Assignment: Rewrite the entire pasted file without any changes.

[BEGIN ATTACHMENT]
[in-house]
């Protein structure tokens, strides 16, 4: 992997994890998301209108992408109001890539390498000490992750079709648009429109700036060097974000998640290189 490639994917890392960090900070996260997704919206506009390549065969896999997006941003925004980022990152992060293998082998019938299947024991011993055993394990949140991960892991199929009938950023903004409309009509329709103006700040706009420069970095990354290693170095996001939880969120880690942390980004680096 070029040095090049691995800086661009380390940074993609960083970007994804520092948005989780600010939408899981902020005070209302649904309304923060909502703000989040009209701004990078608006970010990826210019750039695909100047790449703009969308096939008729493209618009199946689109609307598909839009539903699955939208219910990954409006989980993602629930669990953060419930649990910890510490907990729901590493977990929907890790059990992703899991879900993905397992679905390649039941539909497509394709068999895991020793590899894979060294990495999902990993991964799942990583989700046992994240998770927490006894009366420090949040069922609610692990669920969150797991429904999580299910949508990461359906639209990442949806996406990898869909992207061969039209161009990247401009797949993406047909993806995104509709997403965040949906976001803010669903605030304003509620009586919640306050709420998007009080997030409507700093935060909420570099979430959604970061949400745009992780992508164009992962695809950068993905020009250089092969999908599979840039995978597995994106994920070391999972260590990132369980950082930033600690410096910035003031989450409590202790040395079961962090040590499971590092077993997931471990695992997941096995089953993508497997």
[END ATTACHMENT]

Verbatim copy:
[in-house]
């Protein structure tokens, strides 16, 4: 992997994890998301209108992408109001890539390498000490992750079709648009429109700036060097974000998640290189 490639994917890392960090900070996260997704919206506009390549065969896999997006941003925004980022990152992060293998082998019938299947024991011993055993394990949140991960892991199929009938950023903004409309009509329709103006700040706009420069970095990354290693170095996001939880969120880690942390980004680096 070029040095090049691995800086661009380390940074993609960083970007994804520092948005989780600010939408899981902020005070209302649904309304923060909502703000989040009209701004990078608006970010990826210019750039695909100047790449703009969308096939008729493209618009199946689109609307598909839009539903699955939208219910990954409006989980993602629930669990953060419930649990910890510490907990729901590493977990929907890790059990992703899991879900993905397992679905390649039941539909497509394709068999895991020793590899894979060294990495999902990993991964799942990583989700046992994240998770927490006894009366420090949040069922609610692990669920969150797991429904999580299910949508990461359906639209990442949806996406990898869909992207061969039209161009990247401009797949993406047909993806995104509709997403965040949906976001803010669903605030304003509620009586919640306050709420998007009080997030409507700093935060909420570099979430959604970061949400745009992780992508164009992962695809950068993905020009250089092969999908599979840039995978597995994106994920070391999972260590990132369980950082930033600690410096910035003031989450409590202790040395079961962090040590499971590092077993997931471990695992997941096995089953993508497997």